Garlic - contains antioxidants that protect against cell damage and ageing, helps improve blood pressure, cholesterol and bone health. (Source)


Greek extra virgin olive oil - specifically Greek oil, has the lowest acidity (approximately 0.5%) and is packed with essential vitamins and minerals. Benefits may include anti-inflammatory properties, lowering cholesterol and blood pressure and improves bone calcification. (Source)


Parsley - provides a concentrated source of nutrients, particularly rich in vitamins A, C, and K. The vitamins and beneficial plant compounds in parsley may improve bone health, protect against chronic diseases, and provide antioxidant benefits. (Source)


Lemon zest - offers several antioxidants, including D-limonene and vitamin C, that protect your immune system and reduce your risk of disease. (Source)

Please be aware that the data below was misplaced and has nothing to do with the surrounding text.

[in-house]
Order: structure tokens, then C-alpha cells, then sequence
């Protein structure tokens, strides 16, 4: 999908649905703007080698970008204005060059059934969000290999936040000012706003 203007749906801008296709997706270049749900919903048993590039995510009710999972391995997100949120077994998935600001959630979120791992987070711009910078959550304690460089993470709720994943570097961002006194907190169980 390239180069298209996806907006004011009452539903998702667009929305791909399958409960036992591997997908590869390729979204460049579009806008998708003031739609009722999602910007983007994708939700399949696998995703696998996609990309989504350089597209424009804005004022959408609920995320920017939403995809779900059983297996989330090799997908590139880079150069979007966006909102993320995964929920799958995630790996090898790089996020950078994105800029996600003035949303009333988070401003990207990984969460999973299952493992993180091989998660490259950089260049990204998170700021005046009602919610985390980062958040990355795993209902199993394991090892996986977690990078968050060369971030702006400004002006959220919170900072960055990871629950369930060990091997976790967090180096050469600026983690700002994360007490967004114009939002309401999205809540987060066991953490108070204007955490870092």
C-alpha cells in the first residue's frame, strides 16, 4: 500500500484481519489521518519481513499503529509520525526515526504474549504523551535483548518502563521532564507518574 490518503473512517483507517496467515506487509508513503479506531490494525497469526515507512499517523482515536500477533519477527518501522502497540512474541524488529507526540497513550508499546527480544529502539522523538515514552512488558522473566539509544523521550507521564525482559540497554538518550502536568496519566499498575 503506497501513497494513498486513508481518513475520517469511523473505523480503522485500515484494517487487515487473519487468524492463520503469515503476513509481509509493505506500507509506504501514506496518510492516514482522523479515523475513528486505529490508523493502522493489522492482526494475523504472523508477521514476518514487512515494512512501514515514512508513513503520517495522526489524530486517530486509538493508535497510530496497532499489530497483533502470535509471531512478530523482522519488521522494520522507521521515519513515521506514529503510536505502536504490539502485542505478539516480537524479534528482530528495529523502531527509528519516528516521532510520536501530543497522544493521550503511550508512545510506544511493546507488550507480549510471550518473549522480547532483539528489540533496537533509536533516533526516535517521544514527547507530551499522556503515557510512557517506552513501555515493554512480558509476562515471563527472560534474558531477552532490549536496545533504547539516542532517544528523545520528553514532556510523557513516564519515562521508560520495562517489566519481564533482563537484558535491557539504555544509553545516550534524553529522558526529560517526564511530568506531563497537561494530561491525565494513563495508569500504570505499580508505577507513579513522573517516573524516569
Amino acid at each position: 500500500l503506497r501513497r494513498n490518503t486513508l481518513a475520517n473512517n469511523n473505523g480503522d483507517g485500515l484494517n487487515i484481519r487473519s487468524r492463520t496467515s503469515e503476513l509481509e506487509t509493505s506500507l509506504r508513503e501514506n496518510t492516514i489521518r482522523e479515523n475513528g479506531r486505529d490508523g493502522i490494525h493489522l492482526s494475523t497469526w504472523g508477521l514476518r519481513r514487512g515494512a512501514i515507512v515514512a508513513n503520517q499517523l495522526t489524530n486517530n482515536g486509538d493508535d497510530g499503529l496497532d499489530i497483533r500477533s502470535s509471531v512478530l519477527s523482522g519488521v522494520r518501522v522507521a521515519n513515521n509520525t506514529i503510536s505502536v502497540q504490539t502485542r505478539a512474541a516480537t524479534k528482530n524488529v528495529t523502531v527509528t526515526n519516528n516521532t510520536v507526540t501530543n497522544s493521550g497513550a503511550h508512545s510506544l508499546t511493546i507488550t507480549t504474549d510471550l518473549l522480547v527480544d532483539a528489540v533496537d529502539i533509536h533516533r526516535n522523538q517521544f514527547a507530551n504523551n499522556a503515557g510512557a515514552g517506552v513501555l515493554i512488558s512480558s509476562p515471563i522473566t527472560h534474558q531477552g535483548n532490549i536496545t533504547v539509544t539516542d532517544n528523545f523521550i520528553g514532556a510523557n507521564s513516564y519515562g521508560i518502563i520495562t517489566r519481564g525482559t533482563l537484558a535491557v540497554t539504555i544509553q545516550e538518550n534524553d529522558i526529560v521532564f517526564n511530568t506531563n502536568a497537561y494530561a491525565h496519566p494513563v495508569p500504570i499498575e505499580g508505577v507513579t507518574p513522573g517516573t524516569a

HAVE YOU MADE THIS?

I'd love to hear your thoughts! Leave me a comment below, tag your snaps on Instagram @glutini and use the hashtag #glutini so I can see or leave me a message on Facebook!

  • Many of my recipes call for Greek products like Greek extra virgin olive oil, Greek honey or Greek oregano. It is not mandatory for it to be Greek in order to make the recipe, you are more than welcome to use a good quality alternative; just keep in mind if you are after the authentic flavours of Greece these details do make all the difference in Greek cuisine. You can shop these ingredients here.​

  • Kindly note, by purchasing products via certain affiliate links in this post, I may receive a commission. This in no way increases the cost to you. I only recommend products based on my preferences to help you get the best results. Thank you for your support.

  • Disclaimer: None of the health benefits listed are intended to diagnose or treat any pre-existing health conditions. Always consult a health care practitioner before making any health decisions. The benefits listed are from my own research and personal interest, and encourage you to follow the Source and do further research.